The number of people facing food shortage and undernourishment rose in 2017 to 821 million, meaning the problem affects one person in every nine, according to a report compiled by United Nations organizations.

The uptick in global undernourishment was particularly focused in South America and Africa, according to the report The State of Food Security and Nutrition in the World.

"For the third year in a row, there has been a rise in world hunger. The absolute number of undernourished people, i.e. those facing chronic food deprivation, has increased to nearly 821 million in 2017, from around 804 million in 2016," the report warned. "These are levels from almost a decade ago," it added.

In Africa, an estimated 256 million people, or 20 percent of the population on the continent, were affected by undernourishment in 2017, often due to crises related to either adverse weather trends such as drought or armed conflict.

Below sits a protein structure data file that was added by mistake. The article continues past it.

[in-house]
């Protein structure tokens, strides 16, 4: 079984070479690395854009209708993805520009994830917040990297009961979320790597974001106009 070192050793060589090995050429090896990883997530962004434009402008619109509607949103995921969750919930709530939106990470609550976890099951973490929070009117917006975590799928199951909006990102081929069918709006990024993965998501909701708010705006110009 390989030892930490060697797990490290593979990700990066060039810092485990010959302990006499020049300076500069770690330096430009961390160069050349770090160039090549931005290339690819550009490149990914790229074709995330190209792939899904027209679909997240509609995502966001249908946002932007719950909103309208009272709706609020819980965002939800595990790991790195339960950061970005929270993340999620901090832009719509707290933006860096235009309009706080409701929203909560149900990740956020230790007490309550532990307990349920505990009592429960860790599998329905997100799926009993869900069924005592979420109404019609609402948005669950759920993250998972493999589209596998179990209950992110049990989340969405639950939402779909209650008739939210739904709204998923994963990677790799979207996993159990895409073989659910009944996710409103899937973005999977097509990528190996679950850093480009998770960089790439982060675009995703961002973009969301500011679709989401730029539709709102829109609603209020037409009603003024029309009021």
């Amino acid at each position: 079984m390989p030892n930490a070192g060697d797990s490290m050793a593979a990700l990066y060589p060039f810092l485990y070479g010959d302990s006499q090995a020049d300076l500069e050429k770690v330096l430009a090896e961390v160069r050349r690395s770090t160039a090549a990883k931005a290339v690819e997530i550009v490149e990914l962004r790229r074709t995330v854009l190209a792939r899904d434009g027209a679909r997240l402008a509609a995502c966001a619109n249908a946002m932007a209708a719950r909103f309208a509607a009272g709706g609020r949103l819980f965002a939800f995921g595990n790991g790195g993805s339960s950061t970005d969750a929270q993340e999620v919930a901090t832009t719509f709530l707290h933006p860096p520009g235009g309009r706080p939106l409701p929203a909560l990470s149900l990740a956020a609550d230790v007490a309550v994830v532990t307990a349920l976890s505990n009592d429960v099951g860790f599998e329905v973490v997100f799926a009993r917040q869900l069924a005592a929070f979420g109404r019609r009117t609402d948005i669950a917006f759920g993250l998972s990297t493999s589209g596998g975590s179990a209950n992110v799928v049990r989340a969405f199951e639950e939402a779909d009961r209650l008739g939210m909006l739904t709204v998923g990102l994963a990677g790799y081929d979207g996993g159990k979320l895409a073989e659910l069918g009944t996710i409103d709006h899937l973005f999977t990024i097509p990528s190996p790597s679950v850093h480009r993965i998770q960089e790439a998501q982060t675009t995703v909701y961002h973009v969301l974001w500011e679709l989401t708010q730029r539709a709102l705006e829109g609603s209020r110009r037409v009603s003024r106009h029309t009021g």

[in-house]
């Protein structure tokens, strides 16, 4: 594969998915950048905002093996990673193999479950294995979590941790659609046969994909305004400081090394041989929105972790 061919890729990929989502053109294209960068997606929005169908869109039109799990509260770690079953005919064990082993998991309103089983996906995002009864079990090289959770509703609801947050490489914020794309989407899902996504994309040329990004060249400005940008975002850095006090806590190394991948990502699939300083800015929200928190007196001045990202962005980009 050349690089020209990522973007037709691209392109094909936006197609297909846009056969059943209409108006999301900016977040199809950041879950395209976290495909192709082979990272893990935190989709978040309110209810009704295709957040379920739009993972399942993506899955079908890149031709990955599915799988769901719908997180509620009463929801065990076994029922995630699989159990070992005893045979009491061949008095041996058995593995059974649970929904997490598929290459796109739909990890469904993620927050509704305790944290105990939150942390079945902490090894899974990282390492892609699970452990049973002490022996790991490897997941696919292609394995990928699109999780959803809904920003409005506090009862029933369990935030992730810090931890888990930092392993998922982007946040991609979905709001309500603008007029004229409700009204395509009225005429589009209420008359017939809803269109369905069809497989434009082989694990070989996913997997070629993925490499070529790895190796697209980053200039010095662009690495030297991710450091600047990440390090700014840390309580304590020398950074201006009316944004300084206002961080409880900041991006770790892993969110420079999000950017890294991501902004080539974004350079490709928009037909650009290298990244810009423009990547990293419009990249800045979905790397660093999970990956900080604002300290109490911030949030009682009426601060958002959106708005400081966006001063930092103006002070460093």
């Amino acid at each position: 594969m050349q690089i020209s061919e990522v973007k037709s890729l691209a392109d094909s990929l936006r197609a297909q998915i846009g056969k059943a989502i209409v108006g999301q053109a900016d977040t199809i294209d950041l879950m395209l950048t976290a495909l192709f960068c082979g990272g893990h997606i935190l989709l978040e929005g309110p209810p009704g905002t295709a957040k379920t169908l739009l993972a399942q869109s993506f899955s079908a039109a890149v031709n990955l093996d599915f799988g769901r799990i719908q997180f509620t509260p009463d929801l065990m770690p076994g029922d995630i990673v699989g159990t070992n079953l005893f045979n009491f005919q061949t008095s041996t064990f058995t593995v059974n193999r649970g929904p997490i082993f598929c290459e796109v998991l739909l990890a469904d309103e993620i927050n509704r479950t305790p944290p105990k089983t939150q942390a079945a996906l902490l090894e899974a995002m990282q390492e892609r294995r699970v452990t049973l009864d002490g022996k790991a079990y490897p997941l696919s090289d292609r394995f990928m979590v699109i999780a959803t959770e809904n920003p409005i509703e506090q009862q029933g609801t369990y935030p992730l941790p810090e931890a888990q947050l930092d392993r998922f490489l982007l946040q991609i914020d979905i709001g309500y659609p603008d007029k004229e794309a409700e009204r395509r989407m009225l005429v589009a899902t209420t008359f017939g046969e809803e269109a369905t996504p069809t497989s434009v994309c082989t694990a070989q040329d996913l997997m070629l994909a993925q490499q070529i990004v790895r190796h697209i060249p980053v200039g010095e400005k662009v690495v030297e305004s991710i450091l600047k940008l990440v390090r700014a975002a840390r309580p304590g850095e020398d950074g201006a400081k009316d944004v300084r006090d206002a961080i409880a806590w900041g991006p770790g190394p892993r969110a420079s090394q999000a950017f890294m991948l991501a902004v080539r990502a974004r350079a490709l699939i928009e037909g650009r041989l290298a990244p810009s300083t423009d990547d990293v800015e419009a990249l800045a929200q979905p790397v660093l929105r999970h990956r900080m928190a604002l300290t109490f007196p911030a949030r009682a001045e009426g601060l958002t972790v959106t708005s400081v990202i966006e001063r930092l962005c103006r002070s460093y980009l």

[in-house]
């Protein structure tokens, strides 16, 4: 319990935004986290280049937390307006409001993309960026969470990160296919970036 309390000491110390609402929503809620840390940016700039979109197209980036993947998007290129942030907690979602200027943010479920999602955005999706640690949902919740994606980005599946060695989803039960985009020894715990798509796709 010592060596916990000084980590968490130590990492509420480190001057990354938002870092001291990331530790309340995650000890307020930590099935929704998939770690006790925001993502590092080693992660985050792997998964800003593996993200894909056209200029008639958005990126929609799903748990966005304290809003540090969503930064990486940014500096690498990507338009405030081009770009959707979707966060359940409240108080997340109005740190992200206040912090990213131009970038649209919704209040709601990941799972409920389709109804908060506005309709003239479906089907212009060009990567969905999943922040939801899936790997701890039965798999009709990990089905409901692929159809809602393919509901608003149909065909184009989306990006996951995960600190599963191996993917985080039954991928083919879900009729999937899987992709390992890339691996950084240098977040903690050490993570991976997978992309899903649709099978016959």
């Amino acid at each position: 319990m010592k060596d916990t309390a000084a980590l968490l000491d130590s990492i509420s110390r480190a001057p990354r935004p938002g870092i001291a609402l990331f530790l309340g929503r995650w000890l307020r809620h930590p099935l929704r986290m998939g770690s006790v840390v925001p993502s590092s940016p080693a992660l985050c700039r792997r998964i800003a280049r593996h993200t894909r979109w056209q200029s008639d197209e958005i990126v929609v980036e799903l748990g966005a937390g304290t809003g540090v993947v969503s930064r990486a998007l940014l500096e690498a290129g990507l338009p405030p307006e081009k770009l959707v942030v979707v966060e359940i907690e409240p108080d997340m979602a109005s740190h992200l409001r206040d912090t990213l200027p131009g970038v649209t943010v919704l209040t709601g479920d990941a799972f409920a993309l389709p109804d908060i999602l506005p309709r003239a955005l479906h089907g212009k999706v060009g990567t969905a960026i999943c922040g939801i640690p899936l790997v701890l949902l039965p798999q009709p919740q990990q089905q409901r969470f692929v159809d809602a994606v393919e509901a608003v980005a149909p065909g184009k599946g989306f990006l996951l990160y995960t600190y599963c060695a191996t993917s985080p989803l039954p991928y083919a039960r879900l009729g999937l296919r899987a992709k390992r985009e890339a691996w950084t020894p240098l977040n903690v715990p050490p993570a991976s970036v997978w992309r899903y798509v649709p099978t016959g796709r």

Heavily populated Asia saw its downward trend in the number of hungry slow slightly in 2017 as researchers documented roughly 515 million people, or 11.4 percent of the population, suffering from food shortage.

Economic crises in South America, especially in Venezuela, spurred a slight increase in the number of undernourished to 39 million people, or 6.1 percent of the total population including the Caribbean region.

With regards to children, the report found that 7.5 percent of children, some 50.5 million globally, showed signs of wasting due to lack of food, while 5.6 percent of children were found to be overweight, a figure that has scarcely budged sine 2012.

"Adult obesity, on the other hand, is worsening," the report warned. "Adult obesity rates continue to rise each year, from 11.7 percent in 2012 to 13.2 percent in 2016. This means that in 2017 more than one in eight adults, or more than 672 million, in the world is obese," it added.

The UN for an increased international effort to tackle conflict and climate change, citing those as driving factors in the hunger crisis.